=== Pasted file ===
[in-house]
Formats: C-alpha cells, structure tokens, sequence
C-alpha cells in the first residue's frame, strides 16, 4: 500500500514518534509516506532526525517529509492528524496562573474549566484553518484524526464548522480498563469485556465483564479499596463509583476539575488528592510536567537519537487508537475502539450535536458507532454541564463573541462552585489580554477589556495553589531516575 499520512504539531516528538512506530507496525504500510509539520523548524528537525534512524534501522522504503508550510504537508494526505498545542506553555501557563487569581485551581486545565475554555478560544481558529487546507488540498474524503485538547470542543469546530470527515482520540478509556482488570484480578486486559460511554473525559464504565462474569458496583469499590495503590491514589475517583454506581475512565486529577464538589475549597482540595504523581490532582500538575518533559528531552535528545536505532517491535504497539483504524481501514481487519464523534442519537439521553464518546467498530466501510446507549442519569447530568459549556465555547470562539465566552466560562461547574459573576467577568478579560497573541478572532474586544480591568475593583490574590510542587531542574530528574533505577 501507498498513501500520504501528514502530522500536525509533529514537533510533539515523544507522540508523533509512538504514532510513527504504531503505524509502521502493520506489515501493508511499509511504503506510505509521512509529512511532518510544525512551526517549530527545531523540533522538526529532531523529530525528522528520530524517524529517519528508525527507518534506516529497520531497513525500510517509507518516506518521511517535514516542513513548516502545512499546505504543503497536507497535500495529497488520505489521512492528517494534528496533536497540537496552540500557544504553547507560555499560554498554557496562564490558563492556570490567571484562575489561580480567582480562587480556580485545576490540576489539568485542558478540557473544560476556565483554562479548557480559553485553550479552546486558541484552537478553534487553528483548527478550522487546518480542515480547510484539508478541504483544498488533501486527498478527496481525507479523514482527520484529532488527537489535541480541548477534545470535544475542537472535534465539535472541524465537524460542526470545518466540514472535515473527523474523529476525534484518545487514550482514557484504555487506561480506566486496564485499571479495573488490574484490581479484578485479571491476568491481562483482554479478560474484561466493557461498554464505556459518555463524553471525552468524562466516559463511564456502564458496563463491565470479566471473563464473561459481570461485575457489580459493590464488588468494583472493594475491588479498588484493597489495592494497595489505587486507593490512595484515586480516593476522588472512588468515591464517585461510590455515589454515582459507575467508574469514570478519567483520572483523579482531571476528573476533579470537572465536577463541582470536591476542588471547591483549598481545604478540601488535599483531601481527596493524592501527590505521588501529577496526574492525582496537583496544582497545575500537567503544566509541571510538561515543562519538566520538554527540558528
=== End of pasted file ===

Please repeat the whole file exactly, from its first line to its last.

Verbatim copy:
[in-house]
Formats: C-alpha cells, structure tokens, sequence
C-alpha cells in the first residue's frame, strides 16, 4: 500500500514518534509516506532526525517529509492528524496562573474549566484553518484524526464548522480498563469485556465483564479499596463509583476539575488528592510536567537519537487508537475502539450535536458507532454541564463573541462552585489580554477589556495553589531516575 499520512504539531516528538512506530507496525504500510509539520523548524528537525534512524534501522522504503508550510504537508494526505498545542506553555501557563487569581485551581486545565475554555478560544481558529487546507488540498474524503485538547470542543469546530470527515482520540478509556482488570484480578486486559460511554473525559464504565462474569458496583469499590495503590491514589475517583454506581475512565486529577464538589475549597482540595504523581490532582500538575518533559528531552535528545536505532517491535504497539483504524481501514481487519464523534442519537439521553464518546467498530466501510446507549442519569447530568459549556465555547470562539465566552466560562461547574459573576467577568478579560497573541478572532474586544480591568475593583490574590510542587531542574530528574533505577 501507498498513501500520504501528514502530522500536525509533529514537533510533539515523544507522540508523533509512538504514532510513527504504531503505524509502521502493520506489515501493508511499509511504503506510505509521512509529512511532518510544525512551526517549530527545531523540533522538526529532531523529530525528522528520530524517524529517519528508525527507518534506516529497520531497513525500510517509507518516506518521511517535514516542513513548516502545512499546505504543503497536507497535500495529497488520505489521512492528517494534528496533536497540537496552540500557544504553547507560555499560554498554557496562564490558563492556570490567571484562575489561580480567582480562587480556580485545576490540576489539568485542558478540557473544560476556565483554562479548557480559553485553550479552546486558541484552537478553534487553528483548527478550522487546518480542515480547510484539508478541504483544498488533501486527498478527496481525507479523514482527520484529532488527537489535541480541548477534545470535544475542537472535534465539535472541524465537524460542526470545518466540514472535515473527523474523529476525534484518545487514550482514557484504555487506561480506566486496564485499571479495573488490574484490581479484578485479571491476568491481562483482554479478560474484561466493557461498554464505556459518555463524553471525552468524562466516559463511564456502564458496563463491565470479566471473563464473561459481570461485575457489580459493590464488588468494583472493594475491588479498588484493597489495592494497595489505587486507593490512595484515586480516593476522588472512588468515591464517585461510590455515589454515582459507575467508574469514570478519567483520572483523579482531571476528573476533579470537572465536577463541582470536591476542588471547591483549598481545604478540601488535599483531601481527596493524592501527590505521588501529577496526574492525582496537583496544582497545575500537567503544566509541571510538561515543562519538566520538554527540558528